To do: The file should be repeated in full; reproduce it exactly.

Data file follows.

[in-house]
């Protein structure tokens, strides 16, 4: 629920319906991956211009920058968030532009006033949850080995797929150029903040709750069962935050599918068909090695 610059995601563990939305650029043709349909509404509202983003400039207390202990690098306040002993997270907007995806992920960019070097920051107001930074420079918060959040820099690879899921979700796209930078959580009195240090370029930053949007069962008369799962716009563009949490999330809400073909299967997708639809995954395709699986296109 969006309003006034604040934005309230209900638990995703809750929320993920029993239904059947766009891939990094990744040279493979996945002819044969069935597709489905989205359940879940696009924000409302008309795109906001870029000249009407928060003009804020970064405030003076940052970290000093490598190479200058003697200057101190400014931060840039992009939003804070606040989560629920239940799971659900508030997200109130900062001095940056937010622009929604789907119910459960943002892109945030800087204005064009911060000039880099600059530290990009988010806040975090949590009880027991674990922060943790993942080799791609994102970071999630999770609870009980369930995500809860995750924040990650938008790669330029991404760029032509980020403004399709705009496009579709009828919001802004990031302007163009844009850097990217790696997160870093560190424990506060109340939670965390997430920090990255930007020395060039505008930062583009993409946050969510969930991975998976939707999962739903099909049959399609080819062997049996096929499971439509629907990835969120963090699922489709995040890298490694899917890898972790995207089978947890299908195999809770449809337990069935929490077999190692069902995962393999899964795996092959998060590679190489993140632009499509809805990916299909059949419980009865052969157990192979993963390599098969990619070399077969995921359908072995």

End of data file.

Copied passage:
[in-house]
């Protein structure tokens, strides 16, 4: 629920319906991956211009920058968030532009006033949850080995797929150029903040709750069962935050599918068909090695 610059995601563990939305650029043709349909509404509202983003400039207390202990690098306040002993997270907007995806992920960019070097920051107001930074420079918060959040820099690879899921979700796209930078959580009195240090370029930053949007069962008369799962716009563009949490999330809400073909299967997708639809995954395709699986296109 969006309003006034604040934005309230209900638990995703809750929320993920029993239904059947766009891939990094990744040279493979996945002819044969069935597709489905989205359940879940696009924000409302008309795109906001870029000249009407928060003009804020970064405030003076940052970290000093490598190479200058003697200057101190400014931060840039992009939003804070606040989560629920239940799971659900508030997200109130900062001095940056937010622009929604789907119910459960943002892109945030800087204005064009911060000039880099600059530290990009988010806040975090949590009880027991674990922060943790993942080799791609994102970071999630999770609870009980369930995500809860995750924040990650938008790669330029991404760029032509980020403004399709705009496009579709009828919001802004990031302007163009844009850097990217790696997160870093560190424990506060109340939670965390997430920090990255930007020395060039505008930062583009993409946050969510969930991975998976939707999962739903099909049959399609080819062997049996096929499971439509629907990835969120963090699922489709995040890298490694899917890898972790995207089978947890299908195999809770449809337990069935929490077999190692069902995962393999899964795996092959998060590679190489993140632009499509809805990916299909059949419980009865052969157990192979993963390599098969990619070399077969995921359908072995």